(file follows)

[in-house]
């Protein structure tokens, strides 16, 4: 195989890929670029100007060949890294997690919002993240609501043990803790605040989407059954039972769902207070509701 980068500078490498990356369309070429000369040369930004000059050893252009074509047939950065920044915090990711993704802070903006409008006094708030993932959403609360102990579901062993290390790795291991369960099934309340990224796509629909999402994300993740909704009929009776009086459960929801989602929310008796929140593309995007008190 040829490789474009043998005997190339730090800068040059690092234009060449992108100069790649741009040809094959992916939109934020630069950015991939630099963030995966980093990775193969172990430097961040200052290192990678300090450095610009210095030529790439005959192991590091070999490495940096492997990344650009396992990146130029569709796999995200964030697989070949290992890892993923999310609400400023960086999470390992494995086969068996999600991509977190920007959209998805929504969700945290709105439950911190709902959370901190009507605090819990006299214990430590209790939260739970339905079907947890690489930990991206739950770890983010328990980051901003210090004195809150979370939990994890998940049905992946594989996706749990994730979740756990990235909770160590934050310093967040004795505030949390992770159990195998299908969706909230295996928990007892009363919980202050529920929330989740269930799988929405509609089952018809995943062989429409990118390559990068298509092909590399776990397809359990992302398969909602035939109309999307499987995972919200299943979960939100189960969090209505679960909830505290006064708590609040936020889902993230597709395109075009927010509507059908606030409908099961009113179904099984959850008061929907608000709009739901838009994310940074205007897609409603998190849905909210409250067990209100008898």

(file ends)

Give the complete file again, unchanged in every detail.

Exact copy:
[in-house]
């Protein structure tokens, strides 16, 4: 195989890929670029100007060949890294997690919002993240609501043990803790605040989407059954039972769902207070509701 980068500078490498990356369309070429000369040369930004000059050893252009074509047939950065920044915090990711993704802070903006409008006094708030993932959403609360102990579901062993290390790795291991369960099934309340990224796509629909999402994300993740909704009929009776009086459960929801989602929310008796929140593309995007008190 040829490789474009043998005997190339730090800068040059690092234009060449992108100069790649741009040809094959992916939109934020630069950015991939630099963030995966980093990775193969172990430097961040200052290192990678300090450095610009210095030529790439005959192991590091070999490495940096492997990344650009396992990146130029569709796999995200964030697989070949290992890892993923999310609400400023960086999470390992494995086969068996999600991509977190920007959209998805929504969700945290709105439950911190709902959370901190009507605090819990006299214990430590209790939260739970339905079907947890690489930990991206739950770890983010328990980051901003210090004195809150979370939990994890998940049905992946594989996706749990994730979740756990990235909770160590934050310093967040004795505030949390992770159990195998299908969706909230295996928990007892009363919980202050529920929330989740269930799988929405509609089952018809995943062989429409990118390559990068298509092909590399776990397809359990992302398969909602035939109309999307499987995972919200299943979960939100189960969090209505679960909830505290006064708590609040936020889902993230597709395109075009927010509507059908606030409908099961009113179904099984959850008061929907608000709009739901838009994310940074205007897609409603998190849905909210409250067990209100008898």